I would look elsewhere for the detail. By 'elsewhere', I could mean GCN, Sheldon Brown, Park Tool and doubtless many others on video sharing sites.
Step 1: History in a Few Lines
The bicycle is nothing without a smooth road surface to run on. Before roads started to improve, it was already wildly popular as a leisure and sports toy for the wealthy. A smooth surface, combined with a pneumatic tyre, gives a vital efficiency that then allows a person to power a useful vehicle.
Bicycle riders campaign for the building of smooth tarmac roads.
Step 3: The Twentieth Century
Bicycles in the early 1900s were already nearly identical to modern machines, although relatively more expensive and heavier.
This personal transport is believed to have had a major impact on the structure of society, freeing many, notably women, to travel as and when they pleased.
The improving roads led cars to soon usurp the road space thus created. As car numbers skyrocketed the roads became more and more dangerous for all vulnerable users. One generation replaced another and people came to expect danger, pollution, congestion and noise on their streets as natural. The popular message was that all these problems would soon be solved, so we would all finally enjoy the much-vaunted freedom of the car. City planners therefore strove to ever-more drastically damage and fragment their urban spaces to accommodate millions of cars. The fragmentation of urban centres led to a mass exodus to newly-created suburbs, which were designed around car use. The extra motor traffic thus created pushed people further and further outwards. At the same time the UK's extensive rail network was starved of investment and, in the late 1960s, largely ripped up. Most people at the time were horrified, but also saw it as a mark of progress towards a modern motorway and trunk road network.
Step 4: The Twenty-First Century
The spiral of increasing road space leading to increasing car use, leading to more demands for road space means that even good governments find that they are caught between the interests of the motorist and their job of improving life for all. As a rule, the former wins. It's obvious that more roads are no longer an answer. There is, at least in word if not deed, a change in the air. This has resulted in, among many other things, a resurgence of interest in cycling as a means of transport. Cities that have had a head start in this find that they are being looked to for inspiration. But it is very hard to persuade most people who see their own individual use of cars as a right, a freedom, a safe choice, not part of the problem and, lastly, unavoidable to try a new approach. Meagre funding leads to poor cycling infrastructure and a 'not for me' mindset. A combination of making the best use of funds by concentrating them in a few high-quality projects, plus social marketing may be a steady way forward. Motor manufacturers are, understandably, keen to maintain a 'business as usual' mindset. Offering alternative, albeit desirable, goals, such as increases in car safety and reductions in pollution, encourages more new car sales. There are parallels with the tobacco industry, I suggest that we should expect similar challenges.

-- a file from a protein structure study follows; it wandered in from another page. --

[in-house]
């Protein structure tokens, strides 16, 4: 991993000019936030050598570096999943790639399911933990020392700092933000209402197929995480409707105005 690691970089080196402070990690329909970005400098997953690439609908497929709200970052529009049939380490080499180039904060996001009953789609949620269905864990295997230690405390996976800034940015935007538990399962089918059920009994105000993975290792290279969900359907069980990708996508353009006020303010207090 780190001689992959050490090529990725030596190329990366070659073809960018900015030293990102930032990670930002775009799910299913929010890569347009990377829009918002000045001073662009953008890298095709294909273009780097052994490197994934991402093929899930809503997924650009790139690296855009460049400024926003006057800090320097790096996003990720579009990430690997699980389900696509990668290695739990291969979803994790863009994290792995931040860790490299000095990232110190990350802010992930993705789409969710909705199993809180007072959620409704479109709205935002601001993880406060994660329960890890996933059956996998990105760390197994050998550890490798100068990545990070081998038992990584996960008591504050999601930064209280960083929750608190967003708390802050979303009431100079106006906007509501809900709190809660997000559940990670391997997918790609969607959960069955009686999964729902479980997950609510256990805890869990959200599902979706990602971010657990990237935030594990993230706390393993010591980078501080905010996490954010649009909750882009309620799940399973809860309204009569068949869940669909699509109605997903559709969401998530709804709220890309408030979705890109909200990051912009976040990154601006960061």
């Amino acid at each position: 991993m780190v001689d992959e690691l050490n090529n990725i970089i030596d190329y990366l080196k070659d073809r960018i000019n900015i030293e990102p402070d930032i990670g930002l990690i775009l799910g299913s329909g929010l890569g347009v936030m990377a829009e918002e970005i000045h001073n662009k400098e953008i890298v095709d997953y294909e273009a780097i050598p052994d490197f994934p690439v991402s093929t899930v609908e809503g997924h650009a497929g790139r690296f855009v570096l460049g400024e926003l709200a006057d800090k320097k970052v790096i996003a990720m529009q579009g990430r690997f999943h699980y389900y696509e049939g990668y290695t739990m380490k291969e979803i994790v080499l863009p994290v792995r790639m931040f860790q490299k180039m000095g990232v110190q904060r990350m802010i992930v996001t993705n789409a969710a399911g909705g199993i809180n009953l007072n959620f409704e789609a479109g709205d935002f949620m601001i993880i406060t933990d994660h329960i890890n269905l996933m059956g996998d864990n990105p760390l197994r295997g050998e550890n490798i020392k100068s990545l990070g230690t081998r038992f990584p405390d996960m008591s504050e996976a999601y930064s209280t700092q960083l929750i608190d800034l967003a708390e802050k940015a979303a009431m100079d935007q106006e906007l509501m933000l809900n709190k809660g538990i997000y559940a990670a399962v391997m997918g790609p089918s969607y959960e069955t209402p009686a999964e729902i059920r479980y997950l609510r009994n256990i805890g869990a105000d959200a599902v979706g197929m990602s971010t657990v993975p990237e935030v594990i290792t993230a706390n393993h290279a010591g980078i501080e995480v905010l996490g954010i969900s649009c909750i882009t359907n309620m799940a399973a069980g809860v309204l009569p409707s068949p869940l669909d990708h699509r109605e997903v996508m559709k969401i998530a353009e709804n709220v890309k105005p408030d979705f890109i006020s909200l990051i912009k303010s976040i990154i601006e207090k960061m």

Step 5: The Secrets of the Bicycle, and Its Weaknesses
- The greatest secret was discovered by accident: that humans can actually learn to balance and control a two-wheeled vehicle
- The driving of the rear wheel via sprockets and a chain is very efficient
- Finally, the angle of the front fork and the offset of the front axle are critical to bike handling
- A good cycle commute has an exhilarating feeling of flow through and involvement in the city - when conditions are favourable
- The greatest weakness of the bicycle is that it is driven by a very feeble motor, when compared to the immense power-to-weight ratio of a modern car